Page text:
Array Collective, based in Belfast, also draws inspiration from the ancient Celtic past in The Druthaib’s Ball, a “Centennial Trail of the Partition of Ireland”, involving ancestral protest chants and a routine of reading and singing. stand-up, a film of which is shown in a model of a síbín (shebeen) or an illegal den. Beside it, a circle of empty flagpoles referencing “ancient Irish ceremonial sites” – and, we suspect, more recent struggles – is lit by a shifting light evoking the passage from dawn to dusk. Frankly, I would take the flagpoles on the film, which leaves you feeling like you have to be there to figure it out.
Black Obsidian Sound System’s oral history of sound system culture in Britain is accompanied by instructions on how to create your own system, while a second ‘immersive’ space with pieces of video, music and large speakers suggest you’re about to be engulfed in noise and mega-visuals; unfortunately you are not. Considering how vigorously the band called out Tate, everything is surprisingly lukewarm.
Project Art Works’ recreation of their Hastings studio gives the impression of a fair use of their space, with works by the band members arrayed around the walls and shelves of paintings creating a viewing room in the middle for the film group activities. Considering the very serious daily issues that many members face, everything here is an achievement in itself. However, the finesse of the presentation of the group goes badly, in my opinion, with the rawness of this lived experience. Watching a beautifully shot film of a group trip to Scotland, I wasn’t sure if I was engaging with the artists on an equal level and totally empathetic, or watching them from an awkward and slightly voyeuristic distance.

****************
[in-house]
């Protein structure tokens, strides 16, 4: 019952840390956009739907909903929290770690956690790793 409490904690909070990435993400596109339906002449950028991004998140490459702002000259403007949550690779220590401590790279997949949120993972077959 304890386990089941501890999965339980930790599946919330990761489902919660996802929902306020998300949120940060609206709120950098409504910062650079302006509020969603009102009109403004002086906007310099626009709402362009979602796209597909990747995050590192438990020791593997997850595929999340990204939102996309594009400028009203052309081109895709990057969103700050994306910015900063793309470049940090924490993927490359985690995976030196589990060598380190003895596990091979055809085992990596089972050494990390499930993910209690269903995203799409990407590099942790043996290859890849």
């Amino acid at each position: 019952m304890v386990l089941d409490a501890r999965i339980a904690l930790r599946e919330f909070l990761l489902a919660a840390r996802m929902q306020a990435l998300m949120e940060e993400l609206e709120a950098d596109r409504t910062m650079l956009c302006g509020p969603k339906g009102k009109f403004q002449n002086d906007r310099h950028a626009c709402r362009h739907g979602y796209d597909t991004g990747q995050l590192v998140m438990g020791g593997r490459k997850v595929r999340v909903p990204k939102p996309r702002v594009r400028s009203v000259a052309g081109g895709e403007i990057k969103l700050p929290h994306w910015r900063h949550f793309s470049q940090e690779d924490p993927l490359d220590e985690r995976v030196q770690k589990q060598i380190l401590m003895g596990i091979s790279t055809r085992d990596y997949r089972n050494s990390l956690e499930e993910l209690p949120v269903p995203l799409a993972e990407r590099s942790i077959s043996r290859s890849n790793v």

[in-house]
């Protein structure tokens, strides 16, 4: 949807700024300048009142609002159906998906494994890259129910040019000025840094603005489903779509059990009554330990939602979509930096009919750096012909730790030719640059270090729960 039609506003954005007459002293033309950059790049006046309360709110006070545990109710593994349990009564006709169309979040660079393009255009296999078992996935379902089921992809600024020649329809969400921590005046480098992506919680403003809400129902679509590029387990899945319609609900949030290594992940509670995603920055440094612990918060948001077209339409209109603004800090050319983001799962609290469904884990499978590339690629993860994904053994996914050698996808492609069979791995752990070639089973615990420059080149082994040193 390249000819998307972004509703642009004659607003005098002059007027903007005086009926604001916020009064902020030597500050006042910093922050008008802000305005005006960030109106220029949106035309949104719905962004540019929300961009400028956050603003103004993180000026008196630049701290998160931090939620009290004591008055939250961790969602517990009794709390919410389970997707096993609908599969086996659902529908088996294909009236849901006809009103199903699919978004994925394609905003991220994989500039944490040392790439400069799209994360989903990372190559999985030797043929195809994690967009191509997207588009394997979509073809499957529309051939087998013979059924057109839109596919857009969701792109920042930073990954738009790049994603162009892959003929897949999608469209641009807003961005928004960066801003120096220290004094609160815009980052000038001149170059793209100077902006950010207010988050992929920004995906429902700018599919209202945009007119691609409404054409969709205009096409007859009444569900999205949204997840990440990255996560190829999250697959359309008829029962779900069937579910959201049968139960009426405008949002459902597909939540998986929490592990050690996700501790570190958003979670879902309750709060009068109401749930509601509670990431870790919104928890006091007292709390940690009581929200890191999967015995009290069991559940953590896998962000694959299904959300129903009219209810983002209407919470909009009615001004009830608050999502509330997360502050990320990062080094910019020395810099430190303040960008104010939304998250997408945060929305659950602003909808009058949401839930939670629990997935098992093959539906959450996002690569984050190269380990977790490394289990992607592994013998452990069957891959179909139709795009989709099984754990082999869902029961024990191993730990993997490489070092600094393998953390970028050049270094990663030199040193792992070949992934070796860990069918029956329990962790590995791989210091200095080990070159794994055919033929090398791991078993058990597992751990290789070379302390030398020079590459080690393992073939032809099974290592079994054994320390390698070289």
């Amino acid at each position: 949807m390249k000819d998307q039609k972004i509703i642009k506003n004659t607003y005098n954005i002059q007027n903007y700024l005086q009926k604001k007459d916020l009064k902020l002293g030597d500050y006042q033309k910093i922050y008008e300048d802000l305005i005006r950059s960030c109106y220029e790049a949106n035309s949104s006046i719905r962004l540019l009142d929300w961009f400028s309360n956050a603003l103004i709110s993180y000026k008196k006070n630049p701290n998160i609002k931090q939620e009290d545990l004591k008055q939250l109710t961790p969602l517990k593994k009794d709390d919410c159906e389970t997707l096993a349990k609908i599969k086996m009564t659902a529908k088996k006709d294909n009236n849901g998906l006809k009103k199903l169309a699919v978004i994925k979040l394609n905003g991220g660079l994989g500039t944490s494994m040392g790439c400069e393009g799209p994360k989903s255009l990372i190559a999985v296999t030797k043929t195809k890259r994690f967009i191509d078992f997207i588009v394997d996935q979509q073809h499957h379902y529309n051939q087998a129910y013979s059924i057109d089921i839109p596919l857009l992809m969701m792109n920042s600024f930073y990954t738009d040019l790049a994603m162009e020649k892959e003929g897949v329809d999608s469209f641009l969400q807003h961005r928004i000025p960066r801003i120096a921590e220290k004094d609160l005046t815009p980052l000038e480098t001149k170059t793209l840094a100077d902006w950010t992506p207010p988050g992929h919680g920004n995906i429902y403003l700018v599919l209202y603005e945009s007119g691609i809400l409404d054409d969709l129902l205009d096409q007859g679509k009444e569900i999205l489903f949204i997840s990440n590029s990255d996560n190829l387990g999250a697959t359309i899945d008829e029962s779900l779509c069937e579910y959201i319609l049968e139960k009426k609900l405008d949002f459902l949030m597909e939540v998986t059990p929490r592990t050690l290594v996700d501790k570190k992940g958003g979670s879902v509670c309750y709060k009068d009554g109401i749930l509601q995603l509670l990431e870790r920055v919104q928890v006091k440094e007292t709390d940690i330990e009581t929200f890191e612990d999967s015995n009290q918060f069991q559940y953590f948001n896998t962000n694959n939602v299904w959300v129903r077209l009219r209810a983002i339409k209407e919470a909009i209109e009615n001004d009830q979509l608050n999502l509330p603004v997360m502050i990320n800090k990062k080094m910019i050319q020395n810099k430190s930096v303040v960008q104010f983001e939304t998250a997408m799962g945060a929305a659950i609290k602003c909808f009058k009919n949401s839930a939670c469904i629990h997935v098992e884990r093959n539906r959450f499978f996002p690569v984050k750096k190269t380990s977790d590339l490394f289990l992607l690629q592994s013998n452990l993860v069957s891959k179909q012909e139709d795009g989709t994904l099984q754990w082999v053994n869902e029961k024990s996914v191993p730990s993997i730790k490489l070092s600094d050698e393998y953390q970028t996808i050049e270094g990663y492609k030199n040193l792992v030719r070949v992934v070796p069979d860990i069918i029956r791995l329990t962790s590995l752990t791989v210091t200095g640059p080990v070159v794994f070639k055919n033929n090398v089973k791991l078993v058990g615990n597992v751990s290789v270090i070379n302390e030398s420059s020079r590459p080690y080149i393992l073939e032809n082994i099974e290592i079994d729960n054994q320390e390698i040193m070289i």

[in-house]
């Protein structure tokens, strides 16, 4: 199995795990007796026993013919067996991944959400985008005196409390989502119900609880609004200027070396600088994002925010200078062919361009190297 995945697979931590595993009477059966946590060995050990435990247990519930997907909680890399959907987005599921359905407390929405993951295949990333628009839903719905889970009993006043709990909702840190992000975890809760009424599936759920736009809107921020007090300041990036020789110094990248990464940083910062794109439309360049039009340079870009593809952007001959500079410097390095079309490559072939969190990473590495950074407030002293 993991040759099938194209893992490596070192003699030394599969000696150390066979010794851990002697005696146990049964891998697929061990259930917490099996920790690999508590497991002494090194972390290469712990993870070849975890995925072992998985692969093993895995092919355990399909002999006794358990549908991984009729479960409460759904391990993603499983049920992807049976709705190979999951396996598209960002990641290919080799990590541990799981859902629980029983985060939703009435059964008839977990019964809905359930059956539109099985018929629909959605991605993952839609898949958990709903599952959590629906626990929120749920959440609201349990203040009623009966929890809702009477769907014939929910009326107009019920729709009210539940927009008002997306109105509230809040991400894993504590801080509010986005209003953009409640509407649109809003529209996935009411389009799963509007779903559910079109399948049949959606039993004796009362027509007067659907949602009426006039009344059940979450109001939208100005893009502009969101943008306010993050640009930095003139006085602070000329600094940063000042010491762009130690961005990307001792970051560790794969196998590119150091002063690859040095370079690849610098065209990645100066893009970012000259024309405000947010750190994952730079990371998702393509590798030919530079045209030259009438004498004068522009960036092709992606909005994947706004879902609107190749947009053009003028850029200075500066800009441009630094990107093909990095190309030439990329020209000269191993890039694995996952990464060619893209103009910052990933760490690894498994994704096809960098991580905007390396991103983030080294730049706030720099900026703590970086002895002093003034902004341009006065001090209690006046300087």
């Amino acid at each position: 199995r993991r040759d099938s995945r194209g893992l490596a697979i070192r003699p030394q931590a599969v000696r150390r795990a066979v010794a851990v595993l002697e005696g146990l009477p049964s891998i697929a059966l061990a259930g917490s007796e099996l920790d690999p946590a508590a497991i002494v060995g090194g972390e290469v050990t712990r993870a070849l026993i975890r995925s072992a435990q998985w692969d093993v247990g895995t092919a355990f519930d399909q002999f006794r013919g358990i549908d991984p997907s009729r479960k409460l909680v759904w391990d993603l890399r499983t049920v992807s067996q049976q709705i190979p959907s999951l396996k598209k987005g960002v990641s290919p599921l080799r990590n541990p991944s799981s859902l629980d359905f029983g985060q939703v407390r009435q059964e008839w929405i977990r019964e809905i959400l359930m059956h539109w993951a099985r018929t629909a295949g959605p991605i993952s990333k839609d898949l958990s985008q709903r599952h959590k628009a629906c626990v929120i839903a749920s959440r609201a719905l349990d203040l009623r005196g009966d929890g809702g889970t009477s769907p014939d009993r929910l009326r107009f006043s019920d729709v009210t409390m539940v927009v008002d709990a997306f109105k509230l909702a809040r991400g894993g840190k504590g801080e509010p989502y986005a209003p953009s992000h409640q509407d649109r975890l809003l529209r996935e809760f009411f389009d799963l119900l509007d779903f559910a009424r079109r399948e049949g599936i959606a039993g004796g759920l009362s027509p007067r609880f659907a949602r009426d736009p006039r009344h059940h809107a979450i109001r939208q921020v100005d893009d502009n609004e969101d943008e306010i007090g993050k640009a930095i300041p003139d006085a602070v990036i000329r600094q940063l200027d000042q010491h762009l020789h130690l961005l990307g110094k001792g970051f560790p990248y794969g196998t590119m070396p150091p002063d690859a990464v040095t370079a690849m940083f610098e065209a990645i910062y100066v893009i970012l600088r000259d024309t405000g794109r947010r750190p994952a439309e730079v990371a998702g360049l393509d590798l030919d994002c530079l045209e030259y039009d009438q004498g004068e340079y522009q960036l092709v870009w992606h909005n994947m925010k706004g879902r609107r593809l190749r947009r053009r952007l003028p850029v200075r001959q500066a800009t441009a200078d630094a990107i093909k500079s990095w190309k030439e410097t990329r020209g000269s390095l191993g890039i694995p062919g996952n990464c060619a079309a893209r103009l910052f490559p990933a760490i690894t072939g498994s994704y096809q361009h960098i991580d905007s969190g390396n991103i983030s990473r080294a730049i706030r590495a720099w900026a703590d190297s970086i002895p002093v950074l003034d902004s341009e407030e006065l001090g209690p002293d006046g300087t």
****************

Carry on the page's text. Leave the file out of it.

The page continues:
Which leaves Cooking Sections, “space practitioners” Daniel Fernandez Pascual and Alon Schwabe, with their audio and film installation, CLIMAVORE, which explores “the environmental impact of salmon farming in Scotland”, and has already succeeded in having it removed farmed salmon on the menu in all Tate restaurants.
Considering that this was the collective whose work was referred to by the press as “not art”, it is the one that comes closest to merging their material into a cohesive whole. Far from providing an easily understandable argument, CLIMAVORE scrambles its complex background information into a barely unfathomable stream of consciousness that seductively exudes from the speakers. Eight circles, each representing one of the pens in which the salmon are raised, project to the ground, spinning, decomposing and reconfiguring, the tiny splashes evoking the movement of bacteria that thrive in these spaces. Although it is difficult to extract even the simplest information from the work, the sensual impact is utterly alluring. And was I convinced that I should stop eating farmed salmon? Yes, actually I was.
When you learn that Pascual and Schwabe are members of the Goldsmiths-based multidisciplinary collective Forensic Architecture, shortlisted for the Turner in 2018, and both teach at the Royal College of Art, this level of technical and formal achievement comes as no surprise. Indeed, given the handcrafted and genuinely local quality of most of the rest of the work, it’s a wonder they weren’t left out at the start for being too… what’s the word… professional. It seems against the spirit of this year’s Turner Prize to support one of the nominees simply because he or she has produced “the best art.” But in the absence of any other reasonable criteria, Cooking Sections seems to me the only credible winners emerging from this curious mishmash of a Turner Prize exhibition.